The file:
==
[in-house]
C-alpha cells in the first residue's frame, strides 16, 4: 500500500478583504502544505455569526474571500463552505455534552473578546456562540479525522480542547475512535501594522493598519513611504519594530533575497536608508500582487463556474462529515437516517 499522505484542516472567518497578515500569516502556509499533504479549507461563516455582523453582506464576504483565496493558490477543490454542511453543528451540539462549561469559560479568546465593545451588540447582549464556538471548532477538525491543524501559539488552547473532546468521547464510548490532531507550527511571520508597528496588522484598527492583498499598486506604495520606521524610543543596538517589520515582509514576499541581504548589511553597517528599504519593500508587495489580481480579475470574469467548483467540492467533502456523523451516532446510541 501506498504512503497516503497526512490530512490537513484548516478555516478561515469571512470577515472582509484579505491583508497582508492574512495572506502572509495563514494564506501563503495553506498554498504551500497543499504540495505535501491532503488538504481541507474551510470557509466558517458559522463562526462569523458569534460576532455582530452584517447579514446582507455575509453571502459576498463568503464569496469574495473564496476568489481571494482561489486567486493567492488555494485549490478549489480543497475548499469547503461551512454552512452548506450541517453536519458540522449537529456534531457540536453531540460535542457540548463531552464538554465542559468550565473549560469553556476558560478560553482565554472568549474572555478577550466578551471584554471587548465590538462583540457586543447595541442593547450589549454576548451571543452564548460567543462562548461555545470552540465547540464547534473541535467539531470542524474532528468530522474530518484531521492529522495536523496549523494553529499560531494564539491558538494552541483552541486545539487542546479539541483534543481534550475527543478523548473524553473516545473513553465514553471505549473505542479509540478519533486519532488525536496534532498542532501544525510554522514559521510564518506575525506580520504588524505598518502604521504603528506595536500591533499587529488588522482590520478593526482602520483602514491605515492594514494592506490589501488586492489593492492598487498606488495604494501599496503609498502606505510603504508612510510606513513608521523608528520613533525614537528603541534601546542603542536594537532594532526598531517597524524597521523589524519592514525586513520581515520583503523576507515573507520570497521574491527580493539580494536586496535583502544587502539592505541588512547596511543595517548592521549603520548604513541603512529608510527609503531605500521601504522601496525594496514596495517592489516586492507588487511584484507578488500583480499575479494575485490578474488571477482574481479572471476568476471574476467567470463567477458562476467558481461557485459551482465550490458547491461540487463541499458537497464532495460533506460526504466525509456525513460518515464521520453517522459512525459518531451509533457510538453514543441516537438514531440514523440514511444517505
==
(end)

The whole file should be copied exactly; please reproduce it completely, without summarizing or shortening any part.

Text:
[in-house]
C-alpha cells in the first residue's frame, strides 16, 4: 500500500478583504502544505455569526474571500463552505455534552473578546456562540479525522480542547475512535501594522493598519513611504519594530533575497536608508500582487463556474462529515437516517 499522505484542516472567518497578515500569516502556509499533504479549507461563516455582523453582506464576504483565496493558490477543490454542511453543528451540539462549561469559560479568546465593545451588540447582549464556538471548532477538525491543524501559539488552547473532546468521547464510548490532531507550527511571520508597528496588522484598527492583498499598486506604495520606521524610543543596538517589520515582509514576499541581504548589511553597517528599504519593500508587495489580481480579475470574469467548483467540492467533502456523523451516532446510541 501506498504512503497516503497526512490530512490537513484548516478555516478561515469571512470577515472582509484579505491583508497582508492574512495572506502572509495563514494564506501563503495553506498554498504551500497543499504540495505535501491532503488538504481541507474551510470557509466558517458559522463562526462569523458569534460576532455582530452584517447579514446582507455575509453571502459576498463568503464569496469574495473564496476568489481571494482561489486567486493567492488555494485549490478549489480543497475548499469547503461551512454552512452548506450541517453536519458540522449537529456534531457540536453531540460535542457540548463531552464538554465542559468550565473549560469553556476558560478560553482565554472568549474572555478577550466578551471584554471587548465590538462583540457586543447595541442593547450589549454576548451571543452564548460567543462562548461555545470552540465547540464547534473541535467539531470542524474532528468530522474530518484531521492529522495536523496549523494553529499560531494564539491558538494552541483552541486545539487542546479539541483534543481534550475527543478523548473524553473516545473513553465514553471505549473505542479509540478519533486519532488525536496534532498542532501544525510554522514559521510564518506575525506580520504588524505598518502604521504603528506595536500591533499587529488588522482590520478593526482602520483602514491605515492594514494592506490589501488586492489593492492598487498606488495604494501599496503609498502606505510603504508612510510606513513608521523608528520613533525614537528603541534601546542603542536594537532594532526598531517597524524597521523589524519592514525586513520581515520583503523576507515573507520570497521574491527580493539580494536586496535583502544587502539592505541588512547596511543595517548592521549603520548604513541603512529608510527609503531605500521601504522601496525594496514596495517592489516586492507588487511584484507578488500583480499575479494575485490578474488571477482574481479572471476568476471574476467567470463567477458562476467558481461557485459551482465550490458547491461540487463541499458537497464532495460533506460526504466525509456525513460518515464521520453517522459512525459518531451509533457510538453514543441516537438514531440514523440514511444517505